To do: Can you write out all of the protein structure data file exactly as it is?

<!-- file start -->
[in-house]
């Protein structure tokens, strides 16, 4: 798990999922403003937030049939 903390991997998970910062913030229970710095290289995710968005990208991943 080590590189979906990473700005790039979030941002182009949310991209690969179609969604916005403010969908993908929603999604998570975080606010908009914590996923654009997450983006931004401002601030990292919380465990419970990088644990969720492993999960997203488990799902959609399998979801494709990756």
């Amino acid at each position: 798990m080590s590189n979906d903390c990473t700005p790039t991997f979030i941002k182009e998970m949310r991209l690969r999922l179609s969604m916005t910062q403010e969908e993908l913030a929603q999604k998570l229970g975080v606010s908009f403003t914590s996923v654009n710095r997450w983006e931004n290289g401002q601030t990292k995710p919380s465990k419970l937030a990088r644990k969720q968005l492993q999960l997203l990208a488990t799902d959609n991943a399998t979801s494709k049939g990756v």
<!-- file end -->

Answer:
[in-house]
């Protein structure tokens, strides 16, 4: 798990999922403003937030049939 903390991997998970910062913030229970710095290289995710968005990208991943 080590590189979906990473700005790039979030941002182009949310991209690969179609969604916005403010969908993908929603999604998570975080606010908009914590996923654009997450983006931004401002601030990292919380465990419970990088644990969720492993999960997203488990799902959609399998979801494709990756």
């Amino acid at each position: 798990m080590s590189n979906d903390c990473t700005p790039t991997f979030i941002k182009e998970m949310r991209l690969r999922l179609s969604m916005t910062q403010e969908e993908l913030a929603q999604k998570l229970g975080v606010s908009f403003t914590s996923v654009n710095r997450w983006e931004n290289g401002q601030t990292k995710p919380s465990k419970l937030a990088r644990k969720q968005l492993q999960l997203l990208a488990t799902d959609n991943a399998t979801s494709k049939g990756v």